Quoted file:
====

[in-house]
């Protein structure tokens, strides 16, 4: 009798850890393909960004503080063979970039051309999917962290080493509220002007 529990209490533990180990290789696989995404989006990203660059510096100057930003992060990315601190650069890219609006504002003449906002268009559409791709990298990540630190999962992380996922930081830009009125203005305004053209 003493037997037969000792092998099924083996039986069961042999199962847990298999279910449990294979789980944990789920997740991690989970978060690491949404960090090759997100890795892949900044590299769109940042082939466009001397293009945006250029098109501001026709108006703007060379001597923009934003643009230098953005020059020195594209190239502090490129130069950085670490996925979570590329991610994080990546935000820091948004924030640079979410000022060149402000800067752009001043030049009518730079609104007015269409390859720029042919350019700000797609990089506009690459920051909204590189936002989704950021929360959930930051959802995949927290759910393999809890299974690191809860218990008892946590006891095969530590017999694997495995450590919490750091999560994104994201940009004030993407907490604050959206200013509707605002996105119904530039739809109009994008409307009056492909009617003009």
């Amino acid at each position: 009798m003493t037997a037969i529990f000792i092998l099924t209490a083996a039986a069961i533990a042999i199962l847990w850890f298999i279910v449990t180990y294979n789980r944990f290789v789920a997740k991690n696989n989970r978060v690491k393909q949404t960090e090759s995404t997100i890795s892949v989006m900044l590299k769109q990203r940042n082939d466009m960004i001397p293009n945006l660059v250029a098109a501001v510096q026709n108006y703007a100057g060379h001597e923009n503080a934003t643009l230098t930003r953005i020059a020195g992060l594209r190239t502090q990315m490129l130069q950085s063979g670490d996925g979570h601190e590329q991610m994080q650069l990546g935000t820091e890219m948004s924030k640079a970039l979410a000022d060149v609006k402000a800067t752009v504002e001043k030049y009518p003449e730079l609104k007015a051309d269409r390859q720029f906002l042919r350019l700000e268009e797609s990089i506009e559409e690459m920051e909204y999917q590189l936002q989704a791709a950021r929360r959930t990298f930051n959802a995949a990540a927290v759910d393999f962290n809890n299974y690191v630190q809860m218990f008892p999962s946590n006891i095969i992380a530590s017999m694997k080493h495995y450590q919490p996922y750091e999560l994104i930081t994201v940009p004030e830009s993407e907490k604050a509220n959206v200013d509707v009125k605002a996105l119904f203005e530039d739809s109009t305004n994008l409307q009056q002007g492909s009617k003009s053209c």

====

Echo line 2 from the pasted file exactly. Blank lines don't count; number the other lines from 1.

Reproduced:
């Protein structure tokens, strides 16, 4: 009798850890393909960004503080063979970039051309999917962290080493509220002007 529990209490533990180990290789696989995404989006990203660059510096100057930003992060990315601190650069890219609006504002003449906002268009559409791709990298990540630190999962992380996922930081830009009125203005305004053209 003493037997037969000792092998099924083996039986069961042999199962847990298999279910449990294979789980944990789920997740991690989970978060690491949404960090090759997100890795892949900044590299769109940042082939466009001397293009945006250029098109501001026709108006703007060379001597923009934003643009230098953005020059020195594209190239502090490129130069950085670490996925979570590329991610994080990546935000820091948004924030640079979410000022060149402000800067752009001043030049009518730079609104007015269409390859720029042919350019700000797609990089506009690459920051909204590189936002989704950021929360959930930051959802995949927290759910393999809890299974690191809860218990008892946590006891095969530590017999694997495995450590919490750091999560994104994201940009004030993407907490604050959206200013509707605002996105119904530039739809109009994008409307009056492909009617003009």